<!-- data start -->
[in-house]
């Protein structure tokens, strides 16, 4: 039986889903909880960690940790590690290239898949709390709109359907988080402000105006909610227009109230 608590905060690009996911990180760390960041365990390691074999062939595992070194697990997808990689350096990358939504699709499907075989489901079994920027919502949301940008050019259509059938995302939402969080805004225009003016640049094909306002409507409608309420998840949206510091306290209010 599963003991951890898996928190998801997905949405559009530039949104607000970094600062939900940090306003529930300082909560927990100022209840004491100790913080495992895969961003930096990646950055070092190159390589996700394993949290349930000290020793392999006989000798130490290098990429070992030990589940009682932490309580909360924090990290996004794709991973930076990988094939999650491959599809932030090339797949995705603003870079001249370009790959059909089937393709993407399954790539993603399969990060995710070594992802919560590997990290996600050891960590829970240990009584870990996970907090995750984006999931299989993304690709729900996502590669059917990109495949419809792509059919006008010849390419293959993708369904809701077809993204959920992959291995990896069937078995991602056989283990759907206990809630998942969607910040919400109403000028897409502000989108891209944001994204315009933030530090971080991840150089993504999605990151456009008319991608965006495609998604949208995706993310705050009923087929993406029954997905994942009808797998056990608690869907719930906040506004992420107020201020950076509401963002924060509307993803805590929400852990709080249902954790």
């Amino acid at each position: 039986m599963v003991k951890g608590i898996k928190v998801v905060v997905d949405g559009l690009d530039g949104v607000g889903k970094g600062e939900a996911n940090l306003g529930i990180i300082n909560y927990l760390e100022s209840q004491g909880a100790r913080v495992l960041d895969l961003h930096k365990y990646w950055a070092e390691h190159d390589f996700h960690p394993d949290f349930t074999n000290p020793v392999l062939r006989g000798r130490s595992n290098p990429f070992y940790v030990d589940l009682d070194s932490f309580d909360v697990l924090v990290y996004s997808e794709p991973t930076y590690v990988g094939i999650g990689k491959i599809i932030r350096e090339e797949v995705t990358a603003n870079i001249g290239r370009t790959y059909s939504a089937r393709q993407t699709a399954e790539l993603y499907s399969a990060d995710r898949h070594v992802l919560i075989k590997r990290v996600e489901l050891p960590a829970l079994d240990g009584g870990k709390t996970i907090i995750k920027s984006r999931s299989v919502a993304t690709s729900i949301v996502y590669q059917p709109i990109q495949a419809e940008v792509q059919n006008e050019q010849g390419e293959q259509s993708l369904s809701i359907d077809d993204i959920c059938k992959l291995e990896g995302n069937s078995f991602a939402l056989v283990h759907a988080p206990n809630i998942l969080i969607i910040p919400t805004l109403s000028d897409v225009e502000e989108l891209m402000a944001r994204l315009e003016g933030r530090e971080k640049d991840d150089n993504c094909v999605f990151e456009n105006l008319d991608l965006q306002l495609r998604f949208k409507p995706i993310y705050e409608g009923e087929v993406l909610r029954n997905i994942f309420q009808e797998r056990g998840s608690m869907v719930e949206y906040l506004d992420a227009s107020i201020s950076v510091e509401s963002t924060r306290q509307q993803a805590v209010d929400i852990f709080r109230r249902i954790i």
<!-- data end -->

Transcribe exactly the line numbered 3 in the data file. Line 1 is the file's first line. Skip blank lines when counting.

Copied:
């Amino acid at each position: 039986m599963v003991k951890g608590i898996k928190v998801v905060v997905d949405g559009l690009d530039g949104v607000g889903k970094g600062e939900a996911n940090l306003g529930i990180i300082n909560y927990l760390e100022s209840q004491g909880a100790r913080v495992l960041d895969l961003h930096k365990y990646w950055a070092e390691h190159d390589f996700h960690p394993d949290f349930t074999n000290p020793v392999l062939r006989g000798r130490s595992n290098p990429f070992y940790v030990d589940l009682d070194s932490f309580d909360v697990l924090v990290y996004s997808e794709p991973t930076y590690v990988g094939i999650g990689k491959i599809i932030r350096e090339e797949v995705t990358a603003n870079i001249g290239r370009t790959y059909s939504a089937r393709q993407t699709a399954e790539l993603y499907s399969a990060d995710r898949h070594v992802l919560i075989k590997r990290v996600e489901l050891p960590a829970l079994d240990g009584g870990k709390t996970i907090i995750k920027s984006r999931s299989v919502a993304t690709s729900i949301v996502y590669q059917p709109i990109q495949a419809e940008v792509q059919n006008e050019q010849g390419e293959q259509s993708l369904s809701i359907d077809d993204i959920c059938k992959l291995e990896g995302n069937s078995f991602a939402l056989v283990h759907a988080p206990n809630i998942l969080i969607i910040p919400t805004l109403s000028d897409v225009e502000e989108l891209m402000a944001r994204l315009e003016g933030r530090e971080k640049d991840d150089n993504c094909v999605f990151e456009n105006l008319d991608l965006q306002l495609r998604f949208k409507p995706i993310y705050e409608g009923e087929v993406l909610r029954n997905i994942f309420q009808e797998r056990g998840s608690m869907v719930e949206y906040l506004d992420a227009s107020i201020s950076v510091e509401s963002t924060r306290q509307q993803a805590v209010d929400i852990f709080r109230r249902i954790i």